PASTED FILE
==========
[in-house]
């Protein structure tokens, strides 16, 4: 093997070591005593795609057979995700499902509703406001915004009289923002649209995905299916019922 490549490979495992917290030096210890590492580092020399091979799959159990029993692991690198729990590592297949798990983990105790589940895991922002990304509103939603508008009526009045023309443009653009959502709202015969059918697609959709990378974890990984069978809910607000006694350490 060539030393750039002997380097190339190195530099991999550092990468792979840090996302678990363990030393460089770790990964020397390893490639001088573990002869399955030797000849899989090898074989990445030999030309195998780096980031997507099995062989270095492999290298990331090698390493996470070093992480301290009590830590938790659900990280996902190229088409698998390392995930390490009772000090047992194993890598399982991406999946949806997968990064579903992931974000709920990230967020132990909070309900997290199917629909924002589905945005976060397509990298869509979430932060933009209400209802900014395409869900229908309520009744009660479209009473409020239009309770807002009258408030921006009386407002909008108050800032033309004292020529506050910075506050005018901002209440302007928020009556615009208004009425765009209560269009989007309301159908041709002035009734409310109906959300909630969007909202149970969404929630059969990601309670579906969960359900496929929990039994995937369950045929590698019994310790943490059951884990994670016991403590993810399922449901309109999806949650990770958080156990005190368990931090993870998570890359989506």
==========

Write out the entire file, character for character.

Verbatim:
[in-house]
């Protein structure tokens, strides 16, 4: 093997070591005593795609057979995700499902509703406001915004009289923002649209995905299916019922 490549490979495992917290030096210890590492580092020399091979799959159990029993692991690198729990590592297949798990983990105790589940895991922002990304509103939603508008009526009045023309443009653009959502709202015969059918697609959709990378974890990984069978809910607000006694350490 060539030393750039002997380097190339190195530099991999550092990468792979840090996302678990363990030393460089770790990964020397390893490639001088573990002869399955030797000849899989090898074989990445030999030309195998780096980031997507099995062989270095492999290298990331090698390493996470070093992480301290009590830590938790659900990280996902190229088409698998390392995930390490009772000090047992194993890598399982991406999946949806997968990064579903992931974000709920990230967020132990909070309900997290199917629909924002589905945005976060397509990298869509979430932060933009209400209802900014395409869900229908309520009744009660479209009473409020239009309770807002009258408030921006009386407002909008108050800032033309004292020529506050910075506050005018901002209440302007928020009556615009208004009425765009209560269009989007309301159908041709002035009734409310109906959300909630969007909202149970969404929630059969990601309670579906969960359900496929929990039994995937369950045929590698019994310790943490059951884990994670016991403590993810399922449901309109999806949650990770958080156990005190368990931090993870998570890359989506």